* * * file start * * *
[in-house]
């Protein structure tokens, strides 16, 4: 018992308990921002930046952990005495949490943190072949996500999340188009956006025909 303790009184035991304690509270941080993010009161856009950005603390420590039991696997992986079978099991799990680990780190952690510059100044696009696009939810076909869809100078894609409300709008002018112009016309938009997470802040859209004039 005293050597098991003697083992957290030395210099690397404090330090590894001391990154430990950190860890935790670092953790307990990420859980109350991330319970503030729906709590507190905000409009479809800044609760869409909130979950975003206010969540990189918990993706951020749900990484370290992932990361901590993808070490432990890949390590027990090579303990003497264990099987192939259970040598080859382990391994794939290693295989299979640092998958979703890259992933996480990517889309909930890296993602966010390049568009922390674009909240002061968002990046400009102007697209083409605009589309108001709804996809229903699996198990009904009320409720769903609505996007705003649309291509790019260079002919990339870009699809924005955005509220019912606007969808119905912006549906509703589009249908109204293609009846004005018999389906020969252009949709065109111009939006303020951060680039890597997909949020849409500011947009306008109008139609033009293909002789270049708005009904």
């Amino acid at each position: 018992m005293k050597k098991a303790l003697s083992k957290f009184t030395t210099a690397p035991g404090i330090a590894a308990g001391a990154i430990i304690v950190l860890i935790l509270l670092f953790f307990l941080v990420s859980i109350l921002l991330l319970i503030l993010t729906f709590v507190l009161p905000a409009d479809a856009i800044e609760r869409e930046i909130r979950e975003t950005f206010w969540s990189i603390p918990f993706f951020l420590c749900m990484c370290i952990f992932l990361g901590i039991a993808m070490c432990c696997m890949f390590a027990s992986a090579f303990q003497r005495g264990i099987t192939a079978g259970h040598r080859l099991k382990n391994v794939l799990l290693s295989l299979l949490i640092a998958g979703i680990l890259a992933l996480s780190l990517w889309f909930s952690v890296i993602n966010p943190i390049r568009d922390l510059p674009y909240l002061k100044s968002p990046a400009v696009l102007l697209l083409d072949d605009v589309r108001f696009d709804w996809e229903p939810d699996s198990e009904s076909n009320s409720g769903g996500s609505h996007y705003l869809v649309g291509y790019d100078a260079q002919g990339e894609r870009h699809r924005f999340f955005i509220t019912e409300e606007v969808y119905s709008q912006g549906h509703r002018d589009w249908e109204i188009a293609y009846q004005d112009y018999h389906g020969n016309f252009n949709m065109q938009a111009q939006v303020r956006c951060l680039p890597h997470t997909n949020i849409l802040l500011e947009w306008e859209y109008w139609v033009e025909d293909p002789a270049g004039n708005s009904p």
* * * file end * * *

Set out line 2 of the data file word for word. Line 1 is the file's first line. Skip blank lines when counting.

């Protein structure tokens, strides 16, 4: 018992308990921002930046952990005495949490943190072949996500999340188009956006025909 303790009184035991304690509270941080993010009161856009950005603390420590039991696997992986079978099991799990680990780190952690510059100044696009696009939810076909869809100078894609409300709008002018112009016309938009997470802040859209004039 005293050597098991003697083992957290030395210099690397404090330090590894001391990154430990950190860890935790670092953790307990990420859980109350991330319970503030729906709590507190905000409009479809800044609760869409909130979950975003206010969540990189918990993706951020749900990484370290992932990361901590993808070490432990890949390590027990090579303990003497264990099987192939259970040598080859382990391994794939290693295989299979640092998958979703890259992933996480990517889309909930890296993602966010390049568009922390674009909240002061968002990046400009102007697209083409605009589309108001709804996809229903699996198990009904009320409720769903609505996007705003649309291509790019260079002919990339870009699809924005955005509220019912606007969808119905912006549906509703589009249908109204293609009846004005018999389906020969252009949709065109111009939006303020951060680039890597997909949020849409500011947009306008109008139609033009293909002789270049708005009904």